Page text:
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April 17, 1945 - Image 1

Resource type:
The Michigan Daily, 1945-04-17

Disclaimer: Computer generated plain text may have errors. Read more about this.

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President Truman Will


Red Paratroops Land Near BerIhn

Carry Out FDR 's


'Chtists Drop
I-SJe ' Capital
Deense Ring
LONDON, Tuesday, April 17.-(,,)
-The Germans reported today that
Soviet parachutists had landed be-
hind German lines less than 23 miles
from Berlin yesterday even as Adolf
Hitler was demanding a defensive
death-stand against what he called
the "last massed" Russian offensive
against the Nazi capital.
The Red Army airborne troops
dropped in Berlin's defense ring
somewhere between the city's eastern
limits and heights won by the Red
Army 23 miles to the east, the Berlin
radio commentator Ernst Von Ham-
mer said, as German reports indi-
cated that four Russian armies to-
talling perhaps 2,000,000 men were
on the move.
120-Mile Front
The long-expected offensive burst
upon the Germans at 3:50 a.m., to-
day, the German high command an-
nounced, and drove forward along a
blazing 120-mile front within 85
miles of a link-up with American
Armies that might end the war.
The deafening drum-fire of Rus-
sian guns was heard ceaselessly
throughout the day in Berlin, the
enemy said, as Soviet assault units
battled into massive, reinforced forti-
fications under cover of hundreds of
Red Army planes bombing and ma--
chine-gunning enemy positions on
Berlin's eastern approaches
Unofficial Red Confirmation
Indirect confirmation that the of-
fensive had opened came from Mos-
"The attack on Berlin from the
east and west has started," Soviet
historian Eugene Tarlel said over the
Moscow radio; while Associated Press
Correspondent Eddy Gilmore cabled
through censorship, "There is reason
to believe that the offensive of which
the Nazis are in such dread is upon
Acoring to German reports, the
Russian grand strategy was develop-
ing into a triple assault that men-
aced Berlin frontally and threatened
to link with American Armies both
north and south of the capital.
Religtous Music
To Betoic
Dr. Helen A. Dickinson of the
Union Theological Seminary will
speak on "The Place of Music in
Protestant Worship" at 8 p. m. EWT
(7 p. m. CWT) tomorrow at Kellogg
Auditorium in a speech sponsored by
the Student Religious Association in
co-operation with the School of Edu-
Dr. Dickinson took her master's
degree at Queen's University at On-
tario, Canada and her Ph. D. at
Heidelberg, Germany where she was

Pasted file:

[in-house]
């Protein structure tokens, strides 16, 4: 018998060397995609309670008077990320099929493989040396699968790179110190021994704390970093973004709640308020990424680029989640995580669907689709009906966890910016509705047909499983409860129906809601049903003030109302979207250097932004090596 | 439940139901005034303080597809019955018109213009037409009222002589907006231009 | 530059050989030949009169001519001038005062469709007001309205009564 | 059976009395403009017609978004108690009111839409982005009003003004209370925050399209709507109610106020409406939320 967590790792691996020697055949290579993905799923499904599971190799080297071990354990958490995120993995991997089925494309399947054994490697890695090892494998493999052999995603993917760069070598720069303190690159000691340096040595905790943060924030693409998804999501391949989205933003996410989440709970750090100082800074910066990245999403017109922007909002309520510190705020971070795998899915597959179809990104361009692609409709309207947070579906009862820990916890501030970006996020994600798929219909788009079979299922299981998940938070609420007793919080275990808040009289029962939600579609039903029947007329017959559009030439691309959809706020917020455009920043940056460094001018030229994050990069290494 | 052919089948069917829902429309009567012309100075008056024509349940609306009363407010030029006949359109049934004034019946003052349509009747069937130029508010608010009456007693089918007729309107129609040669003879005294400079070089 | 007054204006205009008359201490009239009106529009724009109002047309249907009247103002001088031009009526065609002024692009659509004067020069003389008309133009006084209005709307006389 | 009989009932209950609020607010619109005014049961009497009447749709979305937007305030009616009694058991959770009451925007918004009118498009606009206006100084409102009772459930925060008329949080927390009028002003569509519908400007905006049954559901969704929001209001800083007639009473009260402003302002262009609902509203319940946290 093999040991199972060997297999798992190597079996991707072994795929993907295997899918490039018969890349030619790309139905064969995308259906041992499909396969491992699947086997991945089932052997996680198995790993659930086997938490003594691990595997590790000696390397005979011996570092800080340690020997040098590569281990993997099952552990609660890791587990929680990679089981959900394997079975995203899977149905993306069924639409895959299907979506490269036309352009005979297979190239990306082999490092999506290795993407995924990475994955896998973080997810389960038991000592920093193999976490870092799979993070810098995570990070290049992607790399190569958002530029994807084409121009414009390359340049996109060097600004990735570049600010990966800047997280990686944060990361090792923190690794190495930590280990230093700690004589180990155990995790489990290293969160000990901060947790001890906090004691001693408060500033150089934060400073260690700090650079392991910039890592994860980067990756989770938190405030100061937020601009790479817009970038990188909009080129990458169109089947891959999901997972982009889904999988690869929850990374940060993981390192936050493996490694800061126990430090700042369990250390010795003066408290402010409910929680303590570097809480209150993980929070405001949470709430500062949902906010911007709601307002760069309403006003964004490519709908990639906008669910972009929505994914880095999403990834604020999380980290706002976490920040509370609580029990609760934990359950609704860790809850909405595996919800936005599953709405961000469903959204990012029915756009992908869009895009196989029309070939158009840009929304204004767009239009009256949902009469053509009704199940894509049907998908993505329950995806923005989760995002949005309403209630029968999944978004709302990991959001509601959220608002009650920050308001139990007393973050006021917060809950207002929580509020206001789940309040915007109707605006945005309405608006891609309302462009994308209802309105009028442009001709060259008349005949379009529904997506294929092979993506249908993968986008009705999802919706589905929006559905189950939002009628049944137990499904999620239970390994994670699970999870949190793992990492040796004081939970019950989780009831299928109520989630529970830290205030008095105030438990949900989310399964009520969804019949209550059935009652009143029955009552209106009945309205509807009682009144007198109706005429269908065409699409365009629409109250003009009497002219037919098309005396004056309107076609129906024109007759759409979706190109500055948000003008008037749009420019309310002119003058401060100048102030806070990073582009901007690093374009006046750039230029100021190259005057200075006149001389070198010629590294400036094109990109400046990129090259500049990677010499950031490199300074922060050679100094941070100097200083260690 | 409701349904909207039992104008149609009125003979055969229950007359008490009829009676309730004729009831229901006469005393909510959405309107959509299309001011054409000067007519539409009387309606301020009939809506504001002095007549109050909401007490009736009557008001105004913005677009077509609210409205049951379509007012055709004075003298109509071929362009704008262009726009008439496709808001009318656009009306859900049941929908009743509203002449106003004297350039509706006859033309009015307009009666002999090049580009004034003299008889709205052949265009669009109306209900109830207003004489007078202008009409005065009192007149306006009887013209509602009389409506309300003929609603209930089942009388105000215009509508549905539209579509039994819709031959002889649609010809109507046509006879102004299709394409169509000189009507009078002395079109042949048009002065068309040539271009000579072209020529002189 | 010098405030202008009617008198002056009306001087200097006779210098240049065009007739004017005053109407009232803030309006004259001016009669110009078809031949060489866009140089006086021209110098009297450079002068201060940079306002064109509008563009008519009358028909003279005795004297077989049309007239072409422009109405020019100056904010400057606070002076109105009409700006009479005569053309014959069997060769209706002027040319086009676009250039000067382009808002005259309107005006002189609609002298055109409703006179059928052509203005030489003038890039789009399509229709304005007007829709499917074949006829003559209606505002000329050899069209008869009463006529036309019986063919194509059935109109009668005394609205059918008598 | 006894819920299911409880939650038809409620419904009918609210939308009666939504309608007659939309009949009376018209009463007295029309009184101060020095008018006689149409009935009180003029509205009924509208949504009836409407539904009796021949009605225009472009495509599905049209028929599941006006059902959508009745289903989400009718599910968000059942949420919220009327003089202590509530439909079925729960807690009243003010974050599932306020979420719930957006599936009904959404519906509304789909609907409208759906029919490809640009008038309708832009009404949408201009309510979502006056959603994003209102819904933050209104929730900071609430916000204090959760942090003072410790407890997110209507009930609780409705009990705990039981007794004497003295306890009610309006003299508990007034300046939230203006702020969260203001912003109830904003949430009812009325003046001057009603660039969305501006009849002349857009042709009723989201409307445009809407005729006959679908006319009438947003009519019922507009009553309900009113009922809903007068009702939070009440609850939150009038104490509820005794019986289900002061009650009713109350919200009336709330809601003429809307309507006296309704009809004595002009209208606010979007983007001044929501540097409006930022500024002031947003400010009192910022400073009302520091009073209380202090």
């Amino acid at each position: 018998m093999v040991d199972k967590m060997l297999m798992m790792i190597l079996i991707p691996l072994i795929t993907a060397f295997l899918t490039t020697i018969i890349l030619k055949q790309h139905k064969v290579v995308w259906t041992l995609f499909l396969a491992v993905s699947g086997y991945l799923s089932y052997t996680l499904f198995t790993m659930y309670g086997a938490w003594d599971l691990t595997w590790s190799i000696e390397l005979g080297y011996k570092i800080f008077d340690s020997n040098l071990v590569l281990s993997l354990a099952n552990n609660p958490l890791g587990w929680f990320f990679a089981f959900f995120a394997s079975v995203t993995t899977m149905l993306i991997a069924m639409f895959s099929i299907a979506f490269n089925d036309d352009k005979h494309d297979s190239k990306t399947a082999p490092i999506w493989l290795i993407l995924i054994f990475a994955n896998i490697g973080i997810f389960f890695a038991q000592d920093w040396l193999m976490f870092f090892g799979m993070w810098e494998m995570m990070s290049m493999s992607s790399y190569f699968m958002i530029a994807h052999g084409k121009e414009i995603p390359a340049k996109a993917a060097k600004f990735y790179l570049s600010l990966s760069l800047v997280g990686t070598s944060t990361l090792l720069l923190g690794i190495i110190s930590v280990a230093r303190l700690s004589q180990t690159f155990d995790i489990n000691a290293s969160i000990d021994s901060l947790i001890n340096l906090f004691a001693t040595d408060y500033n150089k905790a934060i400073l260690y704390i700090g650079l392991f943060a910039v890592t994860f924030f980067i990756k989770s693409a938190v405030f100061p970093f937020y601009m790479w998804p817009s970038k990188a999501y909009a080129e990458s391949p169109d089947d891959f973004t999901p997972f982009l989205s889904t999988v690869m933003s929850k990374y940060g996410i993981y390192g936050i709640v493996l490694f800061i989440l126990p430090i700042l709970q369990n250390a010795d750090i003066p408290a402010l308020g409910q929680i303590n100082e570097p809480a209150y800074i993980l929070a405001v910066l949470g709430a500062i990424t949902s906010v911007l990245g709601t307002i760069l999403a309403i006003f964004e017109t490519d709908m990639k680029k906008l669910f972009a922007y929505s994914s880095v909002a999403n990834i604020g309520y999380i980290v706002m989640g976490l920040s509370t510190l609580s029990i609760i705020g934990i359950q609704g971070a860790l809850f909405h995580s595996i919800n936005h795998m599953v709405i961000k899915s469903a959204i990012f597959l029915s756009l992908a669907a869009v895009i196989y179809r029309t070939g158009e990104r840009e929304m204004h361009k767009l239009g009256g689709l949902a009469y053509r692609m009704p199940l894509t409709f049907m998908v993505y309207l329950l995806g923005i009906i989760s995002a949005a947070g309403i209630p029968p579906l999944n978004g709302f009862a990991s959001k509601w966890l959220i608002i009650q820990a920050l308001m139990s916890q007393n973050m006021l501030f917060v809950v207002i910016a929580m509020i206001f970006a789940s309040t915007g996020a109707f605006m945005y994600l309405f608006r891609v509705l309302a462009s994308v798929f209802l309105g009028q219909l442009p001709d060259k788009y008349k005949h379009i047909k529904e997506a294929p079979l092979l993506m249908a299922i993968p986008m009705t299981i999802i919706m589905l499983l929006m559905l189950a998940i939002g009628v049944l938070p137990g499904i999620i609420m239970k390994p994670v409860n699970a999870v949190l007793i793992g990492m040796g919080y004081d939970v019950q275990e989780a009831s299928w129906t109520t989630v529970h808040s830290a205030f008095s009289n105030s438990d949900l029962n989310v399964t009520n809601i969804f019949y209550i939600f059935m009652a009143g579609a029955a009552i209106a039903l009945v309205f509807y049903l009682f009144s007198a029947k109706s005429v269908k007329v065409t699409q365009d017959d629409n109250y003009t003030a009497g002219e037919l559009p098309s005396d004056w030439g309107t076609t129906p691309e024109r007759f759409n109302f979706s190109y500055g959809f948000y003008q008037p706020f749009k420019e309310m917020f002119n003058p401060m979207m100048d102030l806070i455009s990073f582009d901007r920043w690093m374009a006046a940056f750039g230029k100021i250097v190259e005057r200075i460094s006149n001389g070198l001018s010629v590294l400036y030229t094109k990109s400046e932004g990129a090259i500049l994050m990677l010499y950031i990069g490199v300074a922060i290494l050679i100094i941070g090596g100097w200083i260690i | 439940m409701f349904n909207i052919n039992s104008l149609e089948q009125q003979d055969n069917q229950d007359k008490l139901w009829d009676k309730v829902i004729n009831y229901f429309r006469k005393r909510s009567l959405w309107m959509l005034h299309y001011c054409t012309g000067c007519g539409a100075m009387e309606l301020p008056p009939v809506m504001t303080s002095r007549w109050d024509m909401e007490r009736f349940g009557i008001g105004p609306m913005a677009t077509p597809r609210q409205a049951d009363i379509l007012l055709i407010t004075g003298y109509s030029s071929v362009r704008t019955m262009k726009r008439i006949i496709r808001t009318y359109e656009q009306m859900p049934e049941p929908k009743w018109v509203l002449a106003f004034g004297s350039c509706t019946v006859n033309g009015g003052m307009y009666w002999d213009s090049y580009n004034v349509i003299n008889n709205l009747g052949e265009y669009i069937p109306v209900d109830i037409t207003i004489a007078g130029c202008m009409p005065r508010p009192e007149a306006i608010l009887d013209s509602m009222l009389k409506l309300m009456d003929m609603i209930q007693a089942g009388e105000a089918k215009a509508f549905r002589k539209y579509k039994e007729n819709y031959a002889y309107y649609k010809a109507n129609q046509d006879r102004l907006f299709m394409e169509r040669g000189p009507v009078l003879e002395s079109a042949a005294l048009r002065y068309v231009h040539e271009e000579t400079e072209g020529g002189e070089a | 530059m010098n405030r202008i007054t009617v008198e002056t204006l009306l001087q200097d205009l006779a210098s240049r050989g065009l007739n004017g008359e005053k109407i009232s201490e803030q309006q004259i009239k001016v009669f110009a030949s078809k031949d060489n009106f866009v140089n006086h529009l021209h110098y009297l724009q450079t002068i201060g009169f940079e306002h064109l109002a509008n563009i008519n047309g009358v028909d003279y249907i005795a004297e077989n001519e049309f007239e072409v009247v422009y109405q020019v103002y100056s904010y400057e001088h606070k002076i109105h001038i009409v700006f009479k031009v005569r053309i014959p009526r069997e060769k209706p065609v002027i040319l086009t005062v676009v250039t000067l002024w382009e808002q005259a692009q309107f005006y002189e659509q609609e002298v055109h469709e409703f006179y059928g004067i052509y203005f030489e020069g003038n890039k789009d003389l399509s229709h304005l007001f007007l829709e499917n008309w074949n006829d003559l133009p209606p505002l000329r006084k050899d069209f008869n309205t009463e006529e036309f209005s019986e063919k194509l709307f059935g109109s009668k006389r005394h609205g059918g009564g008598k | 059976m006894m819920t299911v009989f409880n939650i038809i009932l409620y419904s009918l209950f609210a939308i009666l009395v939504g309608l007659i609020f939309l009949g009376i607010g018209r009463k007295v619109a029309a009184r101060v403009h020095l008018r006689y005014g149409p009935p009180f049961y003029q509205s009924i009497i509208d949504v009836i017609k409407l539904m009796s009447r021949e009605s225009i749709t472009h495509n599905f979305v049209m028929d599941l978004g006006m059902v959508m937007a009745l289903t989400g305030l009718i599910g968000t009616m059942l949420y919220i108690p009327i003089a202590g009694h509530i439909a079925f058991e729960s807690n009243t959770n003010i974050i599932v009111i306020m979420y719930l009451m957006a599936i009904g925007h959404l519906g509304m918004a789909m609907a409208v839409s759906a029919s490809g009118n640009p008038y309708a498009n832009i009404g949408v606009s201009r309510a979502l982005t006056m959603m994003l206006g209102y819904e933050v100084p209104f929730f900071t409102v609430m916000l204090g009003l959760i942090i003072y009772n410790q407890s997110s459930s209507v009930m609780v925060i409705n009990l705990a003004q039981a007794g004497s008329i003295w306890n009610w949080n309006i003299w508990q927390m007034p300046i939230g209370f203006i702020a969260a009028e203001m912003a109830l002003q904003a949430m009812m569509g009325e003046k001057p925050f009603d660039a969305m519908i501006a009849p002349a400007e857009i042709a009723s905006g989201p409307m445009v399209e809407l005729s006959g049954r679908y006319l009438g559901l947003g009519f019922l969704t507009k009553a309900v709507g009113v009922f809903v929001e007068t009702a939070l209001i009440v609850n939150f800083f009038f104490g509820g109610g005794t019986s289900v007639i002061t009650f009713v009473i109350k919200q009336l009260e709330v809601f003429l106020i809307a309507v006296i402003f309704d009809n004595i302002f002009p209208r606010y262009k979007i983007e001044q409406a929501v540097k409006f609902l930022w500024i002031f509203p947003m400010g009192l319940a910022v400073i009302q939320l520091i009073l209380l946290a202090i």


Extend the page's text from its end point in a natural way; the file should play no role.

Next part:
the first woman student of philoso-
phy. At present, she holds a lec-
tureship at the Union Theological
Seminary. Her speech is the second
in a series of speeches on sacred mu-
Today "Seminar on Religious
and Character Educa-
tion," begins at 10 a. m..
EWT (9 a. m. CWT) in
the West Conference
Room, Rackham.
Today Stump Speakers Society
prize contest, 7:30 p. m.
EWT (6:30 p. m. CWT),
Rm. 319, the Union.
Today and April 18 "Zaragueta,"
Spanish comedy, 8:30

p. in. EWT (7:30 p. m.
CWT), the Lydia Mendel-
ssohn Theatre.
April 18 "The Place of Music in
Protestant Worship," to
be discussed by Dr. Helen
Dickinson, 8 p. m. EWT
(7 p. m. CWT), Kellogg
April 19 Student Town Hall for-
um, 7:45 p. m. EWT (6:45
p. m. CWT), Lane Hall.
April 19-21 "Citizen Kane," Art
T 4;1- .- .

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and Third army armored columns in Leipzig area (1) topped latest
announced thrusts of Allies in Germany, as Ninth Army pushed closer
to Berlin in north (2) and Germans reported Russian forces (3) were
beginning an offensive on the Eastern front (solid line) aimed at en-
gulfing Berlin and linking with the Americans.
Religious Education Seminar
To Be Held Toda at Rackham

845 Planes
Luftwaffe Receives
Giant Knockout Blow
By The Associated Press
LONDON, Tuesday, April 17.-At,
least 845 German planes were de-
stroyed yesterday by Allied fighters
in a cataclysmic blow against the
Nazi air force and last night an ob-
server commented, "The Luftwaffe
has been knocked o4."
At the same time Gen. Carl A.
Spaatz issued a special order of the
day saying the strategic air war
against Germany had ended victori-
ously and that hereafter U.S. heavyI
bombers would be used for tactical
Night Raids
More than 6,000 Allied planes join-
ed in the mighty daylight assault of
the enemy, and the German radio
reported the air attacks were being
continued through the night by both
Russian and British bombers.
Approximately 2,000 fighter pilots
participated in the history-making
blast against Germany's boarded
front line planes, splintering 812 of
them on the ground and shooting 33
others from the sky.'
Upwards of 40 enemy air fields in
the Pilsen-Prague area of Czecho-
slovakia were strafed by U.S. Eighth
Air Force fighters which had escorted
heavy bombers on a mission against
communications targets. Tactical air
forces based on the continent fanned
out in a series of attacks against
enemy airdromes and targets over a
wide area.
Totals 2,850
This great assault, over-shadowing
the previous single day's record of
377 planes destroyed, made last
Tuesday, raised to at least 2,950 the
number of enemy aircraft wrecked in
the first 16 days of April.
Spaatz, Commander of the U.S.
strategic air forces in Europe com-
prising the Eighth Air Force in Bri-
tain and the Fifteenth Air Force in
Italy, said, "The advances of our
ground forces have brought to a close
the strategic air war."
Students Honor
Late President
In V Service
A crowd of nearly 3,000 students,
faculty members and townspeople,
participating in the University Mem-
orial Service, paid tribute to Presi-
dent Franklin Delano Roosevelt at
Hill Auditorium Sunday.
Joining together in hymns and
prayers, led by the Reverend Henry
Lewis of the Ann Arbor Episcopal
Church, the audience also heard se-
lections from some of President Roo-
sevelt's writings read by Prof. John
Henry Muyskens of the Department
of Speech.
A color guard composed of one
marine, two soldiers and one sailor
carried the colors down the center
aisle of Hill Auditorium and stacked
them along the sides.
An organ prelude, rendered by
Prof. Palmer Christian, University
Organist, opened the program, after
which the audience rose to sing the
National Anthem.
The choirs of the First Methodist
Church and the Presbyterian Church
and the Navy Choir led in the singing
of two hymns, "Oh God, Our Help 'in
Ages Past" and "Onward, Christian

ByThe Associated Press
WASHINGTON, April 16-Presi-